Deduce whether a vitamin is water or fat soluble from its structure.

Water Soluble Vitamins

1. Vitamin C or ascorbic acid
2. the eight B-group vitamins
3. Folic acid

Water soluble vitamins are highly polar due to presence of many hydroxyl (-OH) functional groups and so soluble in water because the hydroxyl groups can form hydrogen bonds with water.
Their structures contain hydrogen attached directly to electronegative oxygen, nitrogen or fluorine atoms that can hydrogen-bond with water molecules.

In the structure of vitamin C alongside H is attached to O in four alcohol or hydroxyl (-OH) groups.

Below is a structure of vitamin B1 (Thiamin). We can see that the hydrogen is attached directly to electronegative nitrogen atom on the animo functional group (-NH2).
external image thiamin.jpg
Thiamin structure
Because water soluble vitamins can dissolve in water, they cannot be stored inside the body for long, so sufficient intake is needed in order to maintain a healthy body. Likewise if an excess of the vitamin is taken what can't be stored will pass out of the body in the urine.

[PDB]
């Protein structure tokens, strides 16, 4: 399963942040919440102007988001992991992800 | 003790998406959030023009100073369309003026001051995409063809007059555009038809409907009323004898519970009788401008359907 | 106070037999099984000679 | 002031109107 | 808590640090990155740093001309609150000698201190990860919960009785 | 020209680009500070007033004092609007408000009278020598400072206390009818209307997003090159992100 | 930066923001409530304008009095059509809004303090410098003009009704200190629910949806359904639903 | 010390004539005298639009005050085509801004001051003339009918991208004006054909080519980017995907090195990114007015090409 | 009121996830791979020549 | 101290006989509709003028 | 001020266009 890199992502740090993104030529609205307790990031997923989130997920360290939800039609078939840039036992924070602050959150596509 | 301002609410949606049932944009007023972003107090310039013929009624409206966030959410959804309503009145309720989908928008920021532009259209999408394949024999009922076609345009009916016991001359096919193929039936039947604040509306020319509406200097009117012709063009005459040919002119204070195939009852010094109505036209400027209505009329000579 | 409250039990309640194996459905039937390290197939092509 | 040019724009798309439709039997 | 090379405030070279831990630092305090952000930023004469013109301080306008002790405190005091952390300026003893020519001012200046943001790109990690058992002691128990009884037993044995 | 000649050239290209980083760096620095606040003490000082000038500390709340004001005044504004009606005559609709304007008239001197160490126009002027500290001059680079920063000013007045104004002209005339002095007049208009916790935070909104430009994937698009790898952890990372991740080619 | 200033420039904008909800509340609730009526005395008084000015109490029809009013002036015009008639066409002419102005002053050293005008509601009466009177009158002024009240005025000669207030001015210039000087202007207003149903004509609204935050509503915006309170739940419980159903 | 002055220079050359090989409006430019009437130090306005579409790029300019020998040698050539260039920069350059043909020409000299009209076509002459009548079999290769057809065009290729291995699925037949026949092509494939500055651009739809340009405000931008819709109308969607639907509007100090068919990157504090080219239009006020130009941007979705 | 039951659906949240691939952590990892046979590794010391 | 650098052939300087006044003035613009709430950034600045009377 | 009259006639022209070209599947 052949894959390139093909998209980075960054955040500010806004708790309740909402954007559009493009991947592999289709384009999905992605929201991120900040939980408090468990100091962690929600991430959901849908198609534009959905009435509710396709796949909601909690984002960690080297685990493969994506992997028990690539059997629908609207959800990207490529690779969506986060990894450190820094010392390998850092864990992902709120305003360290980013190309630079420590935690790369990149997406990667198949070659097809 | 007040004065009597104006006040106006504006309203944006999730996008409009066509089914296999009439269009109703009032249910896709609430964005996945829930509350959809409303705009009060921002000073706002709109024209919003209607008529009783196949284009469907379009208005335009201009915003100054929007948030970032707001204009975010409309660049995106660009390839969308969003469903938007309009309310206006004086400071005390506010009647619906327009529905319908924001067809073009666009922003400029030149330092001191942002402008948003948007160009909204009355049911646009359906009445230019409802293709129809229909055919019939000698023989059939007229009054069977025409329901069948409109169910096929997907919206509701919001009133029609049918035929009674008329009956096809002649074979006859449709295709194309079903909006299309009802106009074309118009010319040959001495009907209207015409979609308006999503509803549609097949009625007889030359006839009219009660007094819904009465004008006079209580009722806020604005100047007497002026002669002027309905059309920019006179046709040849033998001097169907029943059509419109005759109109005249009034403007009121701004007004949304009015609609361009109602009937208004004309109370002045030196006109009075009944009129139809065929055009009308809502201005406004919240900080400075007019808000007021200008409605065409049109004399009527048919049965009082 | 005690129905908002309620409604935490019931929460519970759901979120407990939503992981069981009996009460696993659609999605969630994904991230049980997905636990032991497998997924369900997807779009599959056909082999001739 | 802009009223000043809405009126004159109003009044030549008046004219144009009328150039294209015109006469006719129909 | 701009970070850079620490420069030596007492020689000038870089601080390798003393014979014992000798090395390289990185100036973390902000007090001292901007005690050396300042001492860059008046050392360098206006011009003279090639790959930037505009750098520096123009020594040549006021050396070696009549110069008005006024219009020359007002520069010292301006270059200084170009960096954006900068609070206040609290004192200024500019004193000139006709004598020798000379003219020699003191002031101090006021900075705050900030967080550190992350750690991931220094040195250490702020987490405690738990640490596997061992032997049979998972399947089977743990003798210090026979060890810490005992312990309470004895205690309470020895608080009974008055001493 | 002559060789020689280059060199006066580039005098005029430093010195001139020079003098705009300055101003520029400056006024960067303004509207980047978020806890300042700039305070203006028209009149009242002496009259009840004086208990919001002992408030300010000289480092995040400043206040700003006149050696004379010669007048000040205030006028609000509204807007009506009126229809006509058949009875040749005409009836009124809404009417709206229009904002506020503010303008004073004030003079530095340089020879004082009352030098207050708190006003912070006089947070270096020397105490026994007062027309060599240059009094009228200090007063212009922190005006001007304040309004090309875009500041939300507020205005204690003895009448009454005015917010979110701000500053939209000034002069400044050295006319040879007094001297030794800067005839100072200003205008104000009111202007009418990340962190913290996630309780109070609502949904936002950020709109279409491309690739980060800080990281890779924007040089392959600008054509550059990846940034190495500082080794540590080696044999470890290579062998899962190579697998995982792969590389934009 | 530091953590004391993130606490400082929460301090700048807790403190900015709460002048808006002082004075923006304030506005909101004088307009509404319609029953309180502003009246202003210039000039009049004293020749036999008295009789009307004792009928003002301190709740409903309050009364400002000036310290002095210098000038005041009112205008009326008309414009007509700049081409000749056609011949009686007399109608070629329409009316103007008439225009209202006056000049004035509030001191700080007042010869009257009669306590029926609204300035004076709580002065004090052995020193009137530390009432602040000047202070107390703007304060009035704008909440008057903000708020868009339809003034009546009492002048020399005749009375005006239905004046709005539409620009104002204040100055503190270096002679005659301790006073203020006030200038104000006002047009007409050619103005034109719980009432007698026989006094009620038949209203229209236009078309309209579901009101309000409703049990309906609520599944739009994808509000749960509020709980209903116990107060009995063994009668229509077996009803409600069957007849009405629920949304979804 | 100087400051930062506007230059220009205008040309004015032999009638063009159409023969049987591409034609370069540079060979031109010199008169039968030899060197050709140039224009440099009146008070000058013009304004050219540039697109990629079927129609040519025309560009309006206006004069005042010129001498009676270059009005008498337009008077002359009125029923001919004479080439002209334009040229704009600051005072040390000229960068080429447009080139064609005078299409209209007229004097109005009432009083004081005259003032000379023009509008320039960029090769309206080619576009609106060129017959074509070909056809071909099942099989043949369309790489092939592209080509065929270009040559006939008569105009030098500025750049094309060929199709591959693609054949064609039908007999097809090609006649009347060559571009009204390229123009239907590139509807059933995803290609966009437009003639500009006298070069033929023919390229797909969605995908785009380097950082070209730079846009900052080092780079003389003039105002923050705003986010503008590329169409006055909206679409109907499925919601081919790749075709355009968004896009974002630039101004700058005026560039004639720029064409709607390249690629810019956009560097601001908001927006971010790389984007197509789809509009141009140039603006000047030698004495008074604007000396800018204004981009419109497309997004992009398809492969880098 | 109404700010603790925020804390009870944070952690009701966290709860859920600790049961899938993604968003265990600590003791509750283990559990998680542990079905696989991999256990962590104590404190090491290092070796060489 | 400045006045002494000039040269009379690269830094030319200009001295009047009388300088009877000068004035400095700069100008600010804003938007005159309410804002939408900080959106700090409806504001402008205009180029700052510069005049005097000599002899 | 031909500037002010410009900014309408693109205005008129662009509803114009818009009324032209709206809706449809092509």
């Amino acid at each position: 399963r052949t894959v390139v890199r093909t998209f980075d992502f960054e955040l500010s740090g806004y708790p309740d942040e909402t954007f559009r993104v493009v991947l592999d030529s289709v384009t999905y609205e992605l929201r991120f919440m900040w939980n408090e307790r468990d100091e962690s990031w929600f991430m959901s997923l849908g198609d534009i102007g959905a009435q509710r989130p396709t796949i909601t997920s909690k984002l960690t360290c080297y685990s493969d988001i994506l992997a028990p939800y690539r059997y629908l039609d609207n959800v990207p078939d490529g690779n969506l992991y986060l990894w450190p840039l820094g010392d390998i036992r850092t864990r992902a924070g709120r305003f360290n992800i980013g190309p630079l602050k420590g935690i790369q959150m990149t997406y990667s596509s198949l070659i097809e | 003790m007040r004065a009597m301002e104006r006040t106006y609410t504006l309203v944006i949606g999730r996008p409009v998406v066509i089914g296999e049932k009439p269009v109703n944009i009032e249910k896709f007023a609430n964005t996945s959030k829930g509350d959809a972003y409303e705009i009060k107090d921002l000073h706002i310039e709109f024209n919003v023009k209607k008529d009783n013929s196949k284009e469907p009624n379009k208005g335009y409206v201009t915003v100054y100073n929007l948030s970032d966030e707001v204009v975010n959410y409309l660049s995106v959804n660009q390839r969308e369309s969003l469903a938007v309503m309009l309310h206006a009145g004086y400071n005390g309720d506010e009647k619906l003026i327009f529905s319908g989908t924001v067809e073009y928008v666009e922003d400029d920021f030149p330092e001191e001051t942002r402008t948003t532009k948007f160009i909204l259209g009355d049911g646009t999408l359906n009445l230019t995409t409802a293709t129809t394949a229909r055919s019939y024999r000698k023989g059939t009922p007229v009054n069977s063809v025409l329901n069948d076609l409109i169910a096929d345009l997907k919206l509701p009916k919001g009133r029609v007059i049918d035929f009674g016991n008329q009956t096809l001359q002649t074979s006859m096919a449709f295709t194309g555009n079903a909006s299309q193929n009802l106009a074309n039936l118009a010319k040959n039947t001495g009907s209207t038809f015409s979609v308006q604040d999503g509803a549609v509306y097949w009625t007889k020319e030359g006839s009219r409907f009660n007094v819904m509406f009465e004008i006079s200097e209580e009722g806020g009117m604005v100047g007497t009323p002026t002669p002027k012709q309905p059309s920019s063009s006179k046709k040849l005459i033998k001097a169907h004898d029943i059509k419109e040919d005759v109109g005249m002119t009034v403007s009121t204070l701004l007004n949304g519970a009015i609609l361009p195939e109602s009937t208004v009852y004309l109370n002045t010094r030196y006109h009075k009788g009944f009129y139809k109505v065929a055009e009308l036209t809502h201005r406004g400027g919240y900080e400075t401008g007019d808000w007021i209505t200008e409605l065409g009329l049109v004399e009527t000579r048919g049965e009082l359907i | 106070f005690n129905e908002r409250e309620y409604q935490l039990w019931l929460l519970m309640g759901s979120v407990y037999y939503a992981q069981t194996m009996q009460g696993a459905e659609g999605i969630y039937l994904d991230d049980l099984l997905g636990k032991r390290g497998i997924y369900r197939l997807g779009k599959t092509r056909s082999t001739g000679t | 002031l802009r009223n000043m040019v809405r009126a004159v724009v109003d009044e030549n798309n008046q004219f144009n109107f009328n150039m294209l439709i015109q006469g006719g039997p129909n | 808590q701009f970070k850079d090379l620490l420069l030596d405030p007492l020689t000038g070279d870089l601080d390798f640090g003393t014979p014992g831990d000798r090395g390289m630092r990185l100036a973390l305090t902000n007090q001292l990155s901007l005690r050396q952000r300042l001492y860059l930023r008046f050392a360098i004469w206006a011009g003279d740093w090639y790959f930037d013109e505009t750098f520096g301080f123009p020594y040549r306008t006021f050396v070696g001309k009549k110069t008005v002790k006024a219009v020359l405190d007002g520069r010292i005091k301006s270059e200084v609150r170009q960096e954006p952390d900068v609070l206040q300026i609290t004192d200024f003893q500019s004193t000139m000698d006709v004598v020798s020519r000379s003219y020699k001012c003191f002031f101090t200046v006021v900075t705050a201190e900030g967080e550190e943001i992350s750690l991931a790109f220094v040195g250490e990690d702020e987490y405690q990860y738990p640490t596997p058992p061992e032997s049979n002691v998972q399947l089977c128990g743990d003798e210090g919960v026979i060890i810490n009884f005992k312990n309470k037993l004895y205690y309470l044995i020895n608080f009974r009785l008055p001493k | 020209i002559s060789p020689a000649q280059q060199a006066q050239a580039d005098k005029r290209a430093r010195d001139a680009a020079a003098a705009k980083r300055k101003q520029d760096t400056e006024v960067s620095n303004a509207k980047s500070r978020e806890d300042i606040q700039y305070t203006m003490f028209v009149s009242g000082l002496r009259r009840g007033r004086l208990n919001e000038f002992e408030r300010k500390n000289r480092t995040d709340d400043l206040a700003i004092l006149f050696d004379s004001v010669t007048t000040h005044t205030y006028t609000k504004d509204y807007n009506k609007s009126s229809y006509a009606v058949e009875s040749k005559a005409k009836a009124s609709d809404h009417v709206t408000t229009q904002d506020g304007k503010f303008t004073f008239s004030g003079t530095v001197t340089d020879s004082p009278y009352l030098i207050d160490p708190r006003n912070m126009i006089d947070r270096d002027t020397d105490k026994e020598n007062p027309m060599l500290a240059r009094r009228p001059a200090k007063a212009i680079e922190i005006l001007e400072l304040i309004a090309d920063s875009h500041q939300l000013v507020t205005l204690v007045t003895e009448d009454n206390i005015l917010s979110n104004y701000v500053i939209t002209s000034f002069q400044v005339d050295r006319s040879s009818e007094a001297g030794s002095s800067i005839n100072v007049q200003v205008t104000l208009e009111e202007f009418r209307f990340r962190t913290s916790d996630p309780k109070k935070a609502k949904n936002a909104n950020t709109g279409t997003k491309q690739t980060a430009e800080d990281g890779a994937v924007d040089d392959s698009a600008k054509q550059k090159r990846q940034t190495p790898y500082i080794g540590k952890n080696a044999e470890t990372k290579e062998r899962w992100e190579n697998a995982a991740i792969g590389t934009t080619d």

Fat soluble vitamins

1. Vitamin A or retinol
2. Vitamin D or calciferol
3. Vitamin E
4. Vitamin K

Because their structure is comprised mainly of long non-polar hydrocarbon chains or rings without any polar functional groups like -OH or NH2, they will not hydrogen bond with water. Intead these non polar vitamins will from van der waal forces with non polar fats, making them fat soluble.


Here is a structure of vitamin E. We can see that the structure is very long, and the "CH3" at the end of the chain is a non-polar hydrocarbon chain.
external image alphatocopherol.jpg

Vitamins A, D, E, and K are fat-soluble vitamins and as such are more likely to be stored in the body in fatty tissue if they are consumed in excess. The water soluble vitamins if they are in excess tend to pass out of the body in the urine